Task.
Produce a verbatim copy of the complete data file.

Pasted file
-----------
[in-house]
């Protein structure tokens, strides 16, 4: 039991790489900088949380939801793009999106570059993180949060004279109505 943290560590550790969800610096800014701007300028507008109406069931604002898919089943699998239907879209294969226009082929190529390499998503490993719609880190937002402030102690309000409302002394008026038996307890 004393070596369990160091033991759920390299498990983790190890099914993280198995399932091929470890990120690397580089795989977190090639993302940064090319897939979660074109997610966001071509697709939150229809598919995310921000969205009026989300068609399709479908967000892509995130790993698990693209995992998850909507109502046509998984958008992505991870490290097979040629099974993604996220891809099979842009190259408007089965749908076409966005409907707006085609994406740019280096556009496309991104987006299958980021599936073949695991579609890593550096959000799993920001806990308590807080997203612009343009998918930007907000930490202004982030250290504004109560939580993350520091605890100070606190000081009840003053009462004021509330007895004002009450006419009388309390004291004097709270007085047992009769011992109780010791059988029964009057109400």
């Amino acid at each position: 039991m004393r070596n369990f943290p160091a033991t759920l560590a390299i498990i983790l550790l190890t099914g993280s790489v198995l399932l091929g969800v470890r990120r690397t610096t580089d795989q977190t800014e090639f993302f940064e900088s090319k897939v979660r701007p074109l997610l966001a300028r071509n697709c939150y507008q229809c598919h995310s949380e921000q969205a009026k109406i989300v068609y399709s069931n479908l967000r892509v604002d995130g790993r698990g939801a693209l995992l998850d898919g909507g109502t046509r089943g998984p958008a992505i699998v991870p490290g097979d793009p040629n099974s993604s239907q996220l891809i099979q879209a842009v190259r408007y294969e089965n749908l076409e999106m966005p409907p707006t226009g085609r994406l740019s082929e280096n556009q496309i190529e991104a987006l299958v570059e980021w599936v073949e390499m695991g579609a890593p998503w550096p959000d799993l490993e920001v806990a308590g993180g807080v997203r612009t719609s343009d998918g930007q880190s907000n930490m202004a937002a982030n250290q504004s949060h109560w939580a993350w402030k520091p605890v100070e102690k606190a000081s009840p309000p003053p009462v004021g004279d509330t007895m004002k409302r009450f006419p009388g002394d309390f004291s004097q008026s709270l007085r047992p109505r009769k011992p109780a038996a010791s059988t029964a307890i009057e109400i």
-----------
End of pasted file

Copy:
[in-house]
């Protein structure tokens, strides 16, 4: 039991790489900088949380939801793009999106570059993180949060004279109505 943290560590550790969800610096800014701007300028507008109406069931604002898919089943699998239907879209294969226009082929190529390499998503490993719609880190937002402030102690309000409302002394008026038996307890 004393070596369990160091033991759920390299498990983790190890099914993280198995399932091929470890990120690397580089795989977190090639993302940064090319897939979660074109997610966001071509697709939150229809598919995310921000969205009026989300068609399709479908967000892509995130790993698990693209995992998850909507109502046509998984958008992505991870490290097979040629099974993604996220891809099979842009190259408007089965749908076409966005409907707006085609994406740019280096556009496309991104987006299958980021599936073949695991579609890593550096959000799993920001806990308590807080997203612009343009998918930007907000930490202004982030250290504004109560939580993350520091605890100070606190000081009840003053009462004021509330007895004002009450006419009388309390004291004097709270007085047992009769011992109780010791059988029964009057109400």
């Amino acid at each position: 039991m004393r070596n369990f943290p160091a033991t759920l560590a390299i498990i983790l550790l190890t099914g993280s790489v198995l399932l091929g969800v470890r990120r690397t610096t580089d795989q977190t800014e090639f993302f940064e900088s090319k897939v979660r701007p074109l997610l966001a300028r071509n697709c939150y507008q229809c598919h995310s949380e921000q969205a009026k109406i989300v068609y399709s069931n479908l967000r892509v604002d995130g790993r698990g939801a693209l995992l998850d898919g909507g109502t046509r089943g998984p958008a992505i699998v991870p490290g097979d793009p040629n099974s993604s239907q996220l891809i099979q879209a842009v190259r408007y294969e089965n749908l076409e999106m966005p409907p707006t226009g085609r994406l740019s082929e280096n556009q496309i190529e991104a987006l299958v570059e980021w599936v073949e390499m695991g579609a890593p998503w550096p959000d799993l490993e920001v806990a308590g993180g807080v997203r612009t719609s343009d998918g930007q880190s907000n930490m202004a937002a982030n250290q504004s949060h109560w939580a993350w402030k520091p605890v100070e102690k606190a000081s009840p309000p003053p009462v004021g004279d509330t007895m004002k409302r009450f006419p009388g002394d309390f004291s004097q008026s709270l007085r047992p109505r009769k011992p109780a038996a010791s059988t029964a307890i009057e109400i």